Free (Ad)vice

April 2017
Matthew Mitchell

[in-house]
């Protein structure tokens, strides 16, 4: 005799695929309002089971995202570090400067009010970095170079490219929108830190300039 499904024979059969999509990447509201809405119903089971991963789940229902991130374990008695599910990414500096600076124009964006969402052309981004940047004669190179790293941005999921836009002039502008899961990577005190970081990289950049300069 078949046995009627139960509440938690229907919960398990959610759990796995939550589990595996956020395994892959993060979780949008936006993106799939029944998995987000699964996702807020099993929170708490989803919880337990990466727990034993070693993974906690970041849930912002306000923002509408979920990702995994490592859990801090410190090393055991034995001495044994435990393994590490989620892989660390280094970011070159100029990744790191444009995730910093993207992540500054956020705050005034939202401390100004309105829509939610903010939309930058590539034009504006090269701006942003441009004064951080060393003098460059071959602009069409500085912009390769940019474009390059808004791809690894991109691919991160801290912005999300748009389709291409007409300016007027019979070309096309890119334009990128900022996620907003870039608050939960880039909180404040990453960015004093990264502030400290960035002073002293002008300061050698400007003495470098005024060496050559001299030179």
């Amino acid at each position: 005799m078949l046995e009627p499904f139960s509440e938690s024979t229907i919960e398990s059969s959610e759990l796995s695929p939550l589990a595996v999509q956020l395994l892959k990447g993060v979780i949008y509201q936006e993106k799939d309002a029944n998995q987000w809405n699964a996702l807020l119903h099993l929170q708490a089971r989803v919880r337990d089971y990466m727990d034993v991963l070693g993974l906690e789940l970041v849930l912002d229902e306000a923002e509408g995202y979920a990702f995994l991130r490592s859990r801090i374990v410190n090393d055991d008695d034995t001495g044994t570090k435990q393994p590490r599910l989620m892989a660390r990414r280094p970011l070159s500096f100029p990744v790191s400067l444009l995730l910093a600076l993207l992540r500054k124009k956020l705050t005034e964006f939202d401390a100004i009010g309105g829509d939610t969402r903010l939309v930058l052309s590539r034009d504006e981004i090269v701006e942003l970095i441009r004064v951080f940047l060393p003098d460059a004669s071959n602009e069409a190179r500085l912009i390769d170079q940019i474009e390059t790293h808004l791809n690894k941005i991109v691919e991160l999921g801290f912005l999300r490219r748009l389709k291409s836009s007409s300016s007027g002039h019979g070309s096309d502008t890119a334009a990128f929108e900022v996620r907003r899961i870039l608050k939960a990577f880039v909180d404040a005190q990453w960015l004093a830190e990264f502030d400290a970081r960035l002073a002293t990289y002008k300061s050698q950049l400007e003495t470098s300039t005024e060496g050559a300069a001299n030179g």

Consumers increasingly rely on intermediaries ("influencers") to provide information about products, often because product choice is vast. Examples include blogs, Twitter endorsements, and search engine results. Such advice is typically not paid for directly by the consumer, but instead the benefit to the influencer comes from mixing advice and endorsement, often in a way that is unobservable to the follower. Giving enough good advice is necessary to keep followers, but there is a tension between the best advice and most revenue. This paper models such a dynamic relationship between such an influencer and their follower. The relationship between influencer and follower evolves between periods of less and more ads. Influencers who inherently value attention provide better advice for followers. The model can provide insight into stricter enforcement of policies like the FTCs mandate of disclosure on paid Twitter endorsements. If disclosure makes adds less valuable, it may be that superior policies to tweet-by-tweet disclosure might exist. For instance a opt-in policy that effectively deregulates influencers with good reputations. The model can also be interpreted as a search engine that biases organic search results to maximize profits, potentially at the expense of providing advice that leads to competing services. Market power by the influencer may be good or bad for welfare, despite bias, suggesting that biased search results by a dominant engine is not necessarily a justification for antitrust-type action.

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